What does a neighborhood look like before it exists? How do blank square-mile sections fill with ordered rows of streets and houses? How does a developer sell that plan to investors or request development rights from the city and county for that neighborhood? Before the first shovel broke ground to build your neighborhood, those who planned it used a plat map.
Plat maps are filed by book and page number at the Maricopa County Recorder’s Office. The originals eventually pass to the State Archives. You can view unofficial copies of the maps here*.
This website wants you to enter the book and page number. That information can be found on a deed. The Maricopa County Assessor’s office also has links to this information on their parcel viewer.
Historic plat maps are also interesting from aesthetic perspective. They predate computer-aided drafting, and some are practically works of art. They provide direct clues how a neighborhood used to look. The plat map for the Capitol Addition—Book 1, page 62– shows Tract A set aside for the site of the State Capitol, and other details. It shows the Valley Street Railway Company’s route down Washington Street. It also shows that several streets have changed name: Bingham became Monroe, Franklin became Adams, and Johnstone became Jefferson. It also shows that lots surrounding the capitol are small and narrow—a detail visible in slightly later aerial photos of the area.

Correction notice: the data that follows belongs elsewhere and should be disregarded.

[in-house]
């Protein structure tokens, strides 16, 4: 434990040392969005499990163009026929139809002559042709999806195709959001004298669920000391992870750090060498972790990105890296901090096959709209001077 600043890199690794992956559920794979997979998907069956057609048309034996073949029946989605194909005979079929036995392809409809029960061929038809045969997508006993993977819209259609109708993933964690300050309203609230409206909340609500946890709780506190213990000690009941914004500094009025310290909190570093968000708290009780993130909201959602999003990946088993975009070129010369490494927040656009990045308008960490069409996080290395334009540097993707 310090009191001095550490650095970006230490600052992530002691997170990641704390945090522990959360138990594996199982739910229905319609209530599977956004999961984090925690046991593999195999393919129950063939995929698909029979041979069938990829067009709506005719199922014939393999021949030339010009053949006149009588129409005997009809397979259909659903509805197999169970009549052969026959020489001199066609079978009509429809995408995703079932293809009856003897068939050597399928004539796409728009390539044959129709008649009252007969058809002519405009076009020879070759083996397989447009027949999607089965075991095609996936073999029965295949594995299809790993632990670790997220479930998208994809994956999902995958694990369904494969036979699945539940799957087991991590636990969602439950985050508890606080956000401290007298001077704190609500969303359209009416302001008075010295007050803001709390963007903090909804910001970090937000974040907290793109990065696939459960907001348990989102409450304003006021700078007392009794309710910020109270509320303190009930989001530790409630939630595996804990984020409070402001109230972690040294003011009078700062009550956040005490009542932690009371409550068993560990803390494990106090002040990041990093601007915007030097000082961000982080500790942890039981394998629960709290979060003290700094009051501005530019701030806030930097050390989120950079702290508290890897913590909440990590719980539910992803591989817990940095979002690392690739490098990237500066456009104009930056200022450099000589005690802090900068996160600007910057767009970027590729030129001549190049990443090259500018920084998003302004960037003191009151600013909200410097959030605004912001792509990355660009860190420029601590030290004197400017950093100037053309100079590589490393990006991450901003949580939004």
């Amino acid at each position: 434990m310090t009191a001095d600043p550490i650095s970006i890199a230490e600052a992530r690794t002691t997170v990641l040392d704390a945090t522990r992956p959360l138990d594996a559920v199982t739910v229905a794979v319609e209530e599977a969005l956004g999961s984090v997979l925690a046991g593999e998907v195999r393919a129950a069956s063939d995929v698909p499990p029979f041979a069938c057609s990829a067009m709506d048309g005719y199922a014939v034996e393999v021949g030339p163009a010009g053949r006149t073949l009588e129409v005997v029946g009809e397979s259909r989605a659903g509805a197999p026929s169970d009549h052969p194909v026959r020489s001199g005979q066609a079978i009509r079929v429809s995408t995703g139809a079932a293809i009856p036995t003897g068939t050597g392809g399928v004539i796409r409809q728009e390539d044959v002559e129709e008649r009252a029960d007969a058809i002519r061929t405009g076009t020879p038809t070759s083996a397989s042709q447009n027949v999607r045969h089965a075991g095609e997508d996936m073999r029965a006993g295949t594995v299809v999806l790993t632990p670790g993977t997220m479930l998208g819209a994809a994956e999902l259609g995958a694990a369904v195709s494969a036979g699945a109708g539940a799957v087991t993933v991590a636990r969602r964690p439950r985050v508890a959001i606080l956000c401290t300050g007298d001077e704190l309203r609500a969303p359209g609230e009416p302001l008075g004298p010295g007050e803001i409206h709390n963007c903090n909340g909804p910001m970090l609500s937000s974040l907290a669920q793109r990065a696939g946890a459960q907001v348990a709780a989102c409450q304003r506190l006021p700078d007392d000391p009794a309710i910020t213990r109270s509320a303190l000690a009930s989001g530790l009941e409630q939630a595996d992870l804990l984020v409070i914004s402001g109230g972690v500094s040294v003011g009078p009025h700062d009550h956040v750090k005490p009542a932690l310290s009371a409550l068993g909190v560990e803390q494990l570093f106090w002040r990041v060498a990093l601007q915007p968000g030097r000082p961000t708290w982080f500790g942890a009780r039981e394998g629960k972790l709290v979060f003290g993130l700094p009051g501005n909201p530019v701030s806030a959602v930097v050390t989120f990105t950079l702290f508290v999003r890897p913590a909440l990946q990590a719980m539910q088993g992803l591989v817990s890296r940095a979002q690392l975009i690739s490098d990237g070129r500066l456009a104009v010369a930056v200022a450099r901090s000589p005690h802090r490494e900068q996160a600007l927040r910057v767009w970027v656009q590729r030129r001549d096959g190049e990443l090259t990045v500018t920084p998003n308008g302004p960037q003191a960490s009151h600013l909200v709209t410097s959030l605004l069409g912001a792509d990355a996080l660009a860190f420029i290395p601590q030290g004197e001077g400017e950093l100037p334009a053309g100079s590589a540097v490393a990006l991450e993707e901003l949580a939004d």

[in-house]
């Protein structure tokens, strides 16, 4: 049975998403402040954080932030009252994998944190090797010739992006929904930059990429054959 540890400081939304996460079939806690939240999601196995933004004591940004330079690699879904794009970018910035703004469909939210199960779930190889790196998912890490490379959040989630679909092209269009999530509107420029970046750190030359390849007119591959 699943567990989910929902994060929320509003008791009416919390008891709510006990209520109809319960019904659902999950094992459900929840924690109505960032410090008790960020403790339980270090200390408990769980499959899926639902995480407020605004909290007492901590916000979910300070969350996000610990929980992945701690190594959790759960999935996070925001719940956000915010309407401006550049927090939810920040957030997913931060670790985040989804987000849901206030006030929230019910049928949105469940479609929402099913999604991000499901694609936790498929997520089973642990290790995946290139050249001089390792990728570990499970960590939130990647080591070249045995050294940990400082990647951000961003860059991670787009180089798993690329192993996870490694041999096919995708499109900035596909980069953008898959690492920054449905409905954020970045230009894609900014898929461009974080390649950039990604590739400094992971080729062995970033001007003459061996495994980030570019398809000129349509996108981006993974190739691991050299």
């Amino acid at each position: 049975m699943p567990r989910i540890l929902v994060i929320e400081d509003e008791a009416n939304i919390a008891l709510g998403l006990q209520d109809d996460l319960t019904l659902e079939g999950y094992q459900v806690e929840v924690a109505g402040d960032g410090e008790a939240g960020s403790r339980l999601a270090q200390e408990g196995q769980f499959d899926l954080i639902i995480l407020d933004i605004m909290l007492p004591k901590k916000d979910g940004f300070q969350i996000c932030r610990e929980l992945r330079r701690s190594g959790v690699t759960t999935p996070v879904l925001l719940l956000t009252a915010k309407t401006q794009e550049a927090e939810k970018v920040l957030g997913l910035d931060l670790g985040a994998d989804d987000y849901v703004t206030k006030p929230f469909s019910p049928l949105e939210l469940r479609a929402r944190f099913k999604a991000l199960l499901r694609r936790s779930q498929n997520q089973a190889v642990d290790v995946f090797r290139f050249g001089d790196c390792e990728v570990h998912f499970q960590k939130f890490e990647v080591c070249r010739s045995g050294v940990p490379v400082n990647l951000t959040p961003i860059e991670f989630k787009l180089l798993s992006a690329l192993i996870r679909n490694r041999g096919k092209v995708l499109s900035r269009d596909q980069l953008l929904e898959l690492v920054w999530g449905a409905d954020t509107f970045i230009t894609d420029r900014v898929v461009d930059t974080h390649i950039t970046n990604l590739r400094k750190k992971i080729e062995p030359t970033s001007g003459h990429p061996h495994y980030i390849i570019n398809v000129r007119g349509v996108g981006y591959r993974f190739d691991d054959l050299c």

Some neighborhoods are platted by corporations. Other early plats show groups or individuals who gave neighborhoods now forgotten names. Simm’s Addition, registered with the County Recorder by James T. Simms in 1893, sits between Central and Third Avenue, just south of Interstate 10. Two of its streets, Westmoreland and Portland have parks in the middle of their streets, but only Portland remains. Westmoreland is now occupied by the Japanese Friendship Garden and the Irish Cultural Center, near the park. Interested researchers could construct the layout of the many neighborhoods sacrificed to Interstate 10 using plat maps alone.
You can also find development details you might not have thought about. For example, the area around Scatter Wash, where I walked home from high school, is a drainage easement. I grew up in terror that Scatter Wash might eventually be developed instead of remaining full of trees, bike ramps, and winding footpaths. The plat map explains “…no structure of any kind be constructed or any vegetation be planted nor allowed to grow within the drainage easements which would impede the flow of water over, under, or through the easements. The City of Phoenix may, if it so desires, construct and/or maintain drainage facilities on or under the land in the easements.”
That did not stop the City of Phoenix from clearing some vegetation and slightly reshaping the wash in the late 1990s, but the plat map explains that area will probably always remain undeveloped.
*If the electronic copy of the plat map at the County Recorder’s website is difficult to read, you can see the early originals at the State Archives or at the Recorder’s office.